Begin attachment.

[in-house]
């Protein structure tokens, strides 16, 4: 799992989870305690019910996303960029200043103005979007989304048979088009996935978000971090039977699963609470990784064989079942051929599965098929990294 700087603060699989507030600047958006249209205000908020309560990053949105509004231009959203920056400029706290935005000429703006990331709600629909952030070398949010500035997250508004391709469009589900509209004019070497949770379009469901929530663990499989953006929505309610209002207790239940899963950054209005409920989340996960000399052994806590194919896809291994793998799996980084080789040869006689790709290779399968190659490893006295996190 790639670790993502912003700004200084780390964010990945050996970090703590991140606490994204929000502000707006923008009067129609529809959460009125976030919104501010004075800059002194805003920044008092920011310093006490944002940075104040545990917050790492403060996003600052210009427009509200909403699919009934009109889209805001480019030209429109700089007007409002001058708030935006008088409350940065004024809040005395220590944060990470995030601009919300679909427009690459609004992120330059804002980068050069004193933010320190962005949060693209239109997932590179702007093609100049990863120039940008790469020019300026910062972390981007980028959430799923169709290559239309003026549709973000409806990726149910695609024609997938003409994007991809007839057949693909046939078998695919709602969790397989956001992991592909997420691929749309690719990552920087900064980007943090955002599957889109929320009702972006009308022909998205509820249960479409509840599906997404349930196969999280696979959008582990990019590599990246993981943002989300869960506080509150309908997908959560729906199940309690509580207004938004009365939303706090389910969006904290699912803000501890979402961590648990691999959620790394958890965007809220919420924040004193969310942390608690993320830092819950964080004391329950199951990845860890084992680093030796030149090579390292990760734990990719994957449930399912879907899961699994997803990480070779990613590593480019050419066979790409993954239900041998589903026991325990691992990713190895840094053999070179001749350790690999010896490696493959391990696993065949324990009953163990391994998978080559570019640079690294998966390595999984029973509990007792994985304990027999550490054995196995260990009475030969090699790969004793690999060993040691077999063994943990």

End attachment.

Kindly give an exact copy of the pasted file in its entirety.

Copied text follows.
[in-house]
């Protein structure tokens, strides 16, 4: 799992989870305690019910996303960029200043103005979007989304048979088009996935978000971090039977699963609470990784064989079942051929599965098929990294 700087603060699989507030600047958006249209205000908020309560990053949105509004231009959203920056400029706290935005000429703006990331709600629909952030070398949010500035997250508004391709469009589900509209004019070497949770379009469901929530663990499989953006929505309610209002207790239940899963950054209005409920989340996960000399052994806590194919896809291994793998799996980084080789040869006689790709290779399968190659490893006295996190 790639670790993502912003700004200084780390964010990945050996970090703590991140606490994204929000502000707006923008009067129609529809959460009125976030919104501010004075800059002194805003920044008092920011310093006490944002940075104040545990917050790492403060996003600052210009427009509200909403699919009934009109889209805001480019030209429109700089007007409002001058708030935006008088409350940065004024809040005395220590944060990470995030601009919300679909427009690459609004992120330059804002980068050069004193933010320190962005949060693209239109997932590179702007093609100049990863120039940008790469020019300026910062972390981007980028959430799923169709290559239309003026549709973000409806990726149910695609024609997938003409994007991809007839057949693909046939078998695919709602969790397989956001992991592909997420691929749309690719990552920087900064980007943090955002599957889109929320009702972006009308022909998205509820249960479409509840599906997404349930196969999280696979959008582990990019590599990246993981943002989300869960506080509150309908997908959560729906199940309690509580207004938004009365939303706090389910969006904290699912803000501890979402961590648990691999959620790394958890965007809220919420924040004193969310942390608690993320830092819950964080004391329950199951990845860890084992680093030796030149090579390292990760734990990719994957449930399912879907899961699994997803990480070779990613590593480019050419066979790409993954239900041998589903026991325990691992990713190895840094053999070179001749350790690999010896490696493959391990696993065949324990009953163990391994998978080559570019640079690294998966390595999984029973509990007792994985304990027999550490054995196995260990009475030969090699790969004793690999060993040691077999063994943990």